Ubuntu always pushes something on me I don’t want. They pushed Unity, and I hated it. Then Unity was replaced by stock Gnome and I longed for Unity. I got used to Gnome by now. It actually is pretty customizable.

Snaps. Everyone hates them. I swore I’d switch to Debian because of snaps. And yet… I’m on Ubuntu 20.04 and my neovim is old. I’d like to try a newer neovim. Well, apt remove neovim && snap install nvim. Eh, that was almost too easy?



The sound of police sirens.

If it’s an ambulance or firefighters, that’s cool. But with police or politicians, it always annoys me. Who are you, so important you have to disturb my and other peoples’ peace?

Well, I watched King Charles’ first audience with the prime minister1 and there it was: the sound of sirens. And who are you, so important you have to disturb both the king and the prime minister?

  1. I just wanted to see how old he looked and how he was holding up. This was the first video that popped up. 

Social loops


It has happened again!

I’m friends on Facebook with people called TK and VBV. They have never met, don’t know each other, and aren’t Facebook Friends™.

There exists a person with initials PC, whose Facebook profile I noticed because he’d organized a tournament of Through The Ages. Now PC is friends with both TK and VBV, but I have never met PC nor knew about his existence until about five minutes ago.

Interestingly, TK and VBV are in a similar situation: each of them knows both me and PC, while not knowing each other.

Such situations, in which each of the four people knows exactly two others but not the third, apparently arise pretty often. I’m not a very advanced Facebook stalker, yet I’ve seen this happen at least five times. Wild, isn’t it?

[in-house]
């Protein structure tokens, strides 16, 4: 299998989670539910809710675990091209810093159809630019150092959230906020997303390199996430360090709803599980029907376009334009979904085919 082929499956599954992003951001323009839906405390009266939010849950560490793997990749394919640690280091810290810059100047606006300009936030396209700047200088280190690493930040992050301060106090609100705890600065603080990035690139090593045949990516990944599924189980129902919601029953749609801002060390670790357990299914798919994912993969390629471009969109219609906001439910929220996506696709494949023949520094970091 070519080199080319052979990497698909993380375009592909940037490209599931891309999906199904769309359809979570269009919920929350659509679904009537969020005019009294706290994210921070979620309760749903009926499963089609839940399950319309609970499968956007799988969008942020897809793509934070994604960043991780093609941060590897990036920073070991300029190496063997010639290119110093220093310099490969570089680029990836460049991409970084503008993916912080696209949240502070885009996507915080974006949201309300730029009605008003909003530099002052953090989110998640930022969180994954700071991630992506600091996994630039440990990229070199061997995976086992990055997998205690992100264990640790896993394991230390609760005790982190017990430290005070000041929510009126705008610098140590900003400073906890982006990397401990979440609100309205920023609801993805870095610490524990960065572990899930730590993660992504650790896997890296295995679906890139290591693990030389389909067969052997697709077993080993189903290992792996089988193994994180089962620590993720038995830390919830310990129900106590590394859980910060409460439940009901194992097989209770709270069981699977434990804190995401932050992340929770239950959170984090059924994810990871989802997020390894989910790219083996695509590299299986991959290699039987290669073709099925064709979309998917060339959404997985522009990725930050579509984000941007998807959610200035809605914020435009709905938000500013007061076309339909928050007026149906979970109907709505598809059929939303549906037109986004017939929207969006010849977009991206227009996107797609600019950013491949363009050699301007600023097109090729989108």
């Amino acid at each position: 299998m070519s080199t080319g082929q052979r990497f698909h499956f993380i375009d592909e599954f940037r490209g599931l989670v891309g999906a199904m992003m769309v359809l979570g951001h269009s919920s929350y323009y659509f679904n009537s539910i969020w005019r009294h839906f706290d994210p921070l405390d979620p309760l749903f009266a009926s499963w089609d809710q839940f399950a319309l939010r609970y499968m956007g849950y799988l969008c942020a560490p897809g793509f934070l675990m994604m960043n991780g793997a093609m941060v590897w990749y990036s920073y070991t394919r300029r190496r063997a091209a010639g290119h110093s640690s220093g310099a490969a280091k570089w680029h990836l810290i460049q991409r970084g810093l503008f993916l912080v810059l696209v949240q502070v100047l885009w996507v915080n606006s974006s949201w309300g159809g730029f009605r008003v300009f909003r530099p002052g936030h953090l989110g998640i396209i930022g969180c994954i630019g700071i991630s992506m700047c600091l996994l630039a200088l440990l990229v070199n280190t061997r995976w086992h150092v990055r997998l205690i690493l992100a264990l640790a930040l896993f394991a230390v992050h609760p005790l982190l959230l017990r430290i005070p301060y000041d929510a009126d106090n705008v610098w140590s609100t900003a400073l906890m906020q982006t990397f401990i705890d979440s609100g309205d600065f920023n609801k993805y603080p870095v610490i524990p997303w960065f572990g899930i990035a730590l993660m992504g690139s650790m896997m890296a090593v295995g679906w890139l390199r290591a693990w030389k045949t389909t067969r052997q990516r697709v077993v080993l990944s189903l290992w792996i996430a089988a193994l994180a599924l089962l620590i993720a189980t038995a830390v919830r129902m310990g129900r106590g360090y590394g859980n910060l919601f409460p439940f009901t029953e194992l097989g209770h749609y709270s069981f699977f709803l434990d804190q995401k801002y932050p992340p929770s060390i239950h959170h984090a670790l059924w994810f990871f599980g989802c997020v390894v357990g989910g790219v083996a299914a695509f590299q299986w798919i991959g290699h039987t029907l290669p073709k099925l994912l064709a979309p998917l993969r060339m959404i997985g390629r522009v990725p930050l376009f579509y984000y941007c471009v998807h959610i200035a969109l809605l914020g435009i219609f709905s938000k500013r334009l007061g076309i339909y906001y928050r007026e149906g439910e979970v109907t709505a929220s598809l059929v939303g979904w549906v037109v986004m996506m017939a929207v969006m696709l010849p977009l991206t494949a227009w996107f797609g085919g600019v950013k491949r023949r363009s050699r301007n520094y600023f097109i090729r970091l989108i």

Some back-o-the-napkin calculations:

Say there’s 10 million Czechs.1 Say an average Czech has 200 other Czechs friended on Facebook.2 Say the distribution is random. To count the number of friends of friends, 200×200=40k, but I guess there’s vast overlap among those, so say 10k friends of friends per person? So for each friend-of-a-friend, there is a one in 10m/10k=1k chance they’re also a friend-of-another-friend. With 10k friends of friends, about 10 should be connected through two different friends.3

However, the distribution is not random. The people one hangs out with and the other people one hangs out with probably have something in common. With TK and VBV and PC, we all come from towns with 10k+ inhabitants, and each of us has lived in one of the two largest cities in the Czech Republic.4 This clustering further increases the number of shared friends-of-friends. So perhaps this is not so surprising after all?

  1. For simplicity, let’s limit this to the Czechs. I’ve seen this happen with a person where one of our common connections was a Czech non-go-player and the other was a foreign go player, which is even wilder. 

  2. In 2012, an average Facebook user had 245 friends according to WaPo. By 2019 supposedly 338 friends on average. Not all of them will have been Czechs. Furthermore, I don’t care about accuracy. Ballpark is fine. 

  3. For 10k unique friends of friends, it’s 10 connected through two different friends. For 20k it’s 40, for 30k it’s 90, and for 40k it’s 160. The number of shared friends of friends grows exponentially with how many friends people have. 

  4. In fact I’m the only one of us four who has never lived in Prague! And it just began to dawn on me – maybe I’m the weird one! They all lived in Prague, no surprise some of them met. But, how did it happen I met both VBV and TK? 

My programming career


I started my programming career writing Idris. It’s a programming language similar to Haskell, with dependent types. That means types are first class citizens, so you can perform computation on them. It’s quite a bit of hassle, all for the dubious benefit of program correctness. The library ecosystem was almost nonexistent.

Then I had a brief stint with Elm and Scheme Lisp. Elm is like an easier Haskell or Idris, with friendly error messages. I no longer had to deal with the higher-kinded types. Scheme is a language with almost no syntax, hence very well suited for beginners like me.